Although it is too early to forecast the impact on the 450 jobs directly assigned to the program, the plan is designed to lead to a combined cost savings and cost avoidance of hundreds of millions of dollars over the next two decades.
"Part of this process is to take a look at activities we suspect we can do without in the future," said Doug Dearolph, the administration's Savannah River Site manager.
The tritium program is one of the last nuclear weapons functions still based at SRS and includes periodic recharging of the tritium reservoirs in nuclear warheads. Tritium, a gas that increases explosive power, has a half-life of about 121/2 years and requires recharging.
Workers also extract tritium from fuel rods produced at Tennessee Valley Authority reactors and from both surplus and active warhead reservoirs.
Under the long-range Tritium Responsive Infrastructure Modifications plan, several older, Cold War-era buildings will be abandoned as the operations are consolidated in newer, more efficient facilities, Dearolph said, and the program will shrink from eight nuclear facilities to five.
Much of the modernization is internal, without any large capital construction projects. It includes a new administrative building, costing about $5 million, away from the process areas.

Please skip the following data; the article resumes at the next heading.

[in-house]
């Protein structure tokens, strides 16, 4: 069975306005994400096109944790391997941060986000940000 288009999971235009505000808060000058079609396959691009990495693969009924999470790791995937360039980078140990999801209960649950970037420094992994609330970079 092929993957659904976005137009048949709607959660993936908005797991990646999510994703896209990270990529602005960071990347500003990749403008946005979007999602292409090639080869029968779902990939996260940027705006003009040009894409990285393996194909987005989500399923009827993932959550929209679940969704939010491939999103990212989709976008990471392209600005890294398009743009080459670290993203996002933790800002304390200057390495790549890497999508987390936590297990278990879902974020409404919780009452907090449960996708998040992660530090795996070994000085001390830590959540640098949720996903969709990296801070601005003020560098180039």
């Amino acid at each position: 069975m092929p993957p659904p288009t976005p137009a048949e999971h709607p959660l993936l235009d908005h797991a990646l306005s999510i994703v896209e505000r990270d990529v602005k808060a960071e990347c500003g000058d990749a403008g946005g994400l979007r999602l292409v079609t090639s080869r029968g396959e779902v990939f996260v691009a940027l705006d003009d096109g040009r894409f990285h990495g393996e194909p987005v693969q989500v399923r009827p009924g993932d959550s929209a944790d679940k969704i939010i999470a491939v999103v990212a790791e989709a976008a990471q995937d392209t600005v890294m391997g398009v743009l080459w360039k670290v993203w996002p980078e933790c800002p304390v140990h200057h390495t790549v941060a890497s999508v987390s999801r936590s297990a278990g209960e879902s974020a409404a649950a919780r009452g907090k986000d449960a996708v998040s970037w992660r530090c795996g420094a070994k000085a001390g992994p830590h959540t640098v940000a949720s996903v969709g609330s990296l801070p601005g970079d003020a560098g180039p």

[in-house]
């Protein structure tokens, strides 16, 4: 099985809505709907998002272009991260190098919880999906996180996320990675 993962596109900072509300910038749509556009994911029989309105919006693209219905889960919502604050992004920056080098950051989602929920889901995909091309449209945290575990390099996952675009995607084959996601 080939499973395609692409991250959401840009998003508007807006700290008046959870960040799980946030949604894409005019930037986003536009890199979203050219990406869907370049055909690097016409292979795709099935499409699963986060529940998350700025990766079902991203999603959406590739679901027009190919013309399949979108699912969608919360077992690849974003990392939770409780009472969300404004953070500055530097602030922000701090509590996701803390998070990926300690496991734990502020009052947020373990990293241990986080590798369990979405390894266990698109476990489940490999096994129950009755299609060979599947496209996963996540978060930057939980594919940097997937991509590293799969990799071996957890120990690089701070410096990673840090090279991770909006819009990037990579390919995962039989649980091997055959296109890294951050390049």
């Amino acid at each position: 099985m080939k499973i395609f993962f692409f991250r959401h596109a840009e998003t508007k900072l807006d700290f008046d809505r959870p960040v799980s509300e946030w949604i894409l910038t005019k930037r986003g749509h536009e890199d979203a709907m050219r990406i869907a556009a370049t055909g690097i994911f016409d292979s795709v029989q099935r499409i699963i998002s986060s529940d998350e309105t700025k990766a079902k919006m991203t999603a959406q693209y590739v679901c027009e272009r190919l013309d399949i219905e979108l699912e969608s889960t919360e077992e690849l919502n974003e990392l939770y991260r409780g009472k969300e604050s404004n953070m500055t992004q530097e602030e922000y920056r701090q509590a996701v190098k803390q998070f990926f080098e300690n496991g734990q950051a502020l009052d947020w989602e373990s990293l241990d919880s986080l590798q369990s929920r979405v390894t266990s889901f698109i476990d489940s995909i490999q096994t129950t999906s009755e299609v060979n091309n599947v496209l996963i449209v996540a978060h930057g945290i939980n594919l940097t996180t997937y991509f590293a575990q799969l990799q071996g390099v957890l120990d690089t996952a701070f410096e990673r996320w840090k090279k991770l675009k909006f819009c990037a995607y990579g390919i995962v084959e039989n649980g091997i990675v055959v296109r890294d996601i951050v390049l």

The plan, officials said, is unrelated to a new management structure that will combine management of the SRS tritium facilities with management of the Y12 National Security Complex near Knoxville, Tenn., and Pantex Plant near Amarillo, Texas.
Tasks performed at Pantex include retrofitting and repairing of nuclear weapons, interim storage of plutonium pits and dismantling of surplus warheads.
The Y12 site was part of the World War II Manhattan Project. Its missions include reworking nuclear weapon systems and components, surveillance of nuclear weapons and related materials, and prevention of the spread of weapons of mass destruction.
The SRS tritium facilities occupy approximately 29 acres in the northwest portion of H Area.